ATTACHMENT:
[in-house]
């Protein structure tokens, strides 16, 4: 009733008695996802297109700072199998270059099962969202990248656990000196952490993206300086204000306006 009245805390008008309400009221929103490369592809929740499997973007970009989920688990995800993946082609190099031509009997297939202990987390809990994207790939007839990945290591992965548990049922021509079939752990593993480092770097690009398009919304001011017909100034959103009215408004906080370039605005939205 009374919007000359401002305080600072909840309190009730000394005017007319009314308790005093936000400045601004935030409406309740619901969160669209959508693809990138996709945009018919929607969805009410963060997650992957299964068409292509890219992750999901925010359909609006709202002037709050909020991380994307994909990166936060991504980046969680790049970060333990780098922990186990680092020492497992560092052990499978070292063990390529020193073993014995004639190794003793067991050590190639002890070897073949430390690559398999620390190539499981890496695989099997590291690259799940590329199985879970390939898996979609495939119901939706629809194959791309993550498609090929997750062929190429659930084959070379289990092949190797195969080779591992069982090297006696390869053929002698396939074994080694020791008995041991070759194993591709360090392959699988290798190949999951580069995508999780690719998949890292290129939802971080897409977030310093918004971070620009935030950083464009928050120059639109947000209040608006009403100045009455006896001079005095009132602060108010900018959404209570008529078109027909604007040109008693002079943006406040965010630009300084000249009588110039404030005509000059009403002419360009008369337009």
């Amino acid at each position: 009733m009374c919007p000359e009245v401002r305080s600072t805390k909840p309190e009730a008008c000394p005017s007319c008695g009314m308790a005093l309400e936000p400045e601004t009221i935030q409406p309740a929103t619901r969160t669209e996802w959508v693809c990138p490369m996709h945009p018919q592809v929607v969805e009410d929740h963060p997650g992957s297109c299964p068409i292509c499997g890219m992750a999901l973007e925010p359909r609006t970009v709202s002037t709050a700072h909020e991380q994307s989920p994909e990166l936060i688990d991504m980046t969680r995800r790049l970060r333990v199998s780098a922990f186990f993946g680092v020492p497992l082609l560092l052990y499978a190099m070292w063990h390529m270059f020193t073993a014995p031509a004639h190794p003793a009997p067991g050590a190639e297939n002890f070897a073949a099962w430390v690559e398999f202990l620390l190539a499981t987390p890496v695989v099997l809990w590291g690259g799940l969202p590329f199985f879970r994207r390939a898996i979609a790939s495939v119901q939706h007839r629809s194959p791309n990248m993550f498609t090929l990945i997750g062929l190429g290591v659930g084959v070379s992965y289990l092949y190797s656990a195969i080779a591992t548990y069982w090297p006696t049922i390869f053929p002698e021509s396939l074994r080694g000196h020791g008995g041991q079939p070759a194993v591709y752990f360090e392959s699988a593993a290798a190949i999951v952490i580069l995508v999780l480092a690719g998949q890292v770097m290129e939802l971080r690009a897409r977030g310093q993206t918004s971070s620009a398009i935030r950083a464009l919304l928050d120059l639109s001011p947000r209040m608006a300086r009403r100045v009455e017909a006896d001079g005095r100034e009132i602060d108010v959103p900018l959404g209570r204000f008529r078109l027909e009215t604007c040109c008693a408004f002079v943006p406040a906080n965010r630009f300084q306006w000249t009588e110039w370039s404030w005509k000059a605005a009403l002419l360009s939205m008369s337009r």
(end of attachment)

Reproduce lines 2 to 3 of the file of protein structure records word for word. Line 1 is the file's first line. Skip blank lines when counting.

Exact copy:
């Protein structure tokens, strides 16, 4: 009733008695996802297109700072199998270059099962969202990248656990000196952490993206300086204000306006 009245805390008008309400009221929103490369592809929740499997973007970009989920688990995800993946082609190099031509009997297939202990987390809990994207790939007839990945290591992965548990049922021509079939752990593993480092770097690009398009919304001011017909100034959103009215408004906080370039605005939205 009374919007000359401002305080600072909840309190009730000394005017007319009314308790005093936000400045601004935030409406309740619901969160669209959508693809990138996709945009018919929607969805009410963060997650992957299964068409292509890219992750999901925010359909609006709202002037709050909020991380994307994909990166936060991504980046969680790049970060333990780098922990186990680092020492497992560092052990499978070292063990390529020193073993014995004639190794003793067991050590190639002890070897073949430390690559398999620390190539499981890496695989099997590291690259799940590329199985879970390939898996979609495939119901939706629809194959791309993550498609090929997750062929190429659930084959070379289990092949190797195969080779591992069982090297006696390869053929002698396939074994080694020791008995041991070759194993591709360090392959699988290798190949999951580069995508999780690719998949890292290129939802971080897409977030310093918004971070620009935030950083464009928050120059639109947000209040608006009403100045009455006896001079005095009132602060108010900018959404209570008529078109027909604007040109008693002079943006406040965010630009300084000249009588110039404030005509000059009403002419360009008369337009």
């Amino acid at each position: 009733m009374c919007p000359e009245v401002r305080s600072t805390k909840p309190e009730a008008c000394p005017s007319c008695g009314m308790a005093l309400e936000p400045e601004t009221i935030q409406p309740a929103t619901r969160t669209e996802w959508v693809c990138p490369m996709h945009p018919q592809v929607v969805e009410d929740h963060p997650g992957s297109c299964p068409i292509c499997g890219m992750a999901l973007e925010p359909r609006t970009v709202s002037t709050a700072h909020e991380q994307s989920p994909e990166l936060i688990d991504m980046t969680r995800r790049l970060r333990v199998s780098a922990f186990f993946g680092v020492p497992l082609l560092l052990y499978a190099m070292w063990h390529m270059f020193t073993a014995p031509a004639h190794p003793a009997p067991g050590a190639e297939n002890f070897a073949a099962w430390v690559e398999f202990l620390l190539a499981t987390p890496v695989v099997l809990w590291g690259g799940l969202p590329f199985f879970r994207r390939a898996i979609a790939s495939v119901q939706h007839r629809s194959p791309n990248m993550f498609t090929l990945i997750g062929l190429g290591v659930g084959v070379s992965y289990l092949y190797s656990a195969i080779a591992t548990y069982w090297p006696t049922i390869f053929p002698e021509s396939l074994r080694g000196h020791g008995g041991q079939p070759a194993v591709y752990f360090e392959s699988a593993a290798a190949i999951v952490i580069l995508v999780l480092a690719g998949q890292v770097m290129e939802l971080r690009a897409r977030g310093q993206t918004s971070s620009a398009i935030r950083a464009l919304l928050d120059l639109s001011p947000r209040m608006a300086r009403r100045v009455e017909a006896d001079g005095r100034e009132i602060d108010v959103p900018l959404g209570r204000f008529r078109l027909e009215t604007c040109c008693a408004f002079v943006p406040a906080n965010r630009f300084q306006w000249t009588e110039w370039s404030w005509k000059a605005a009403l002419l360009s939205m008369s337009r």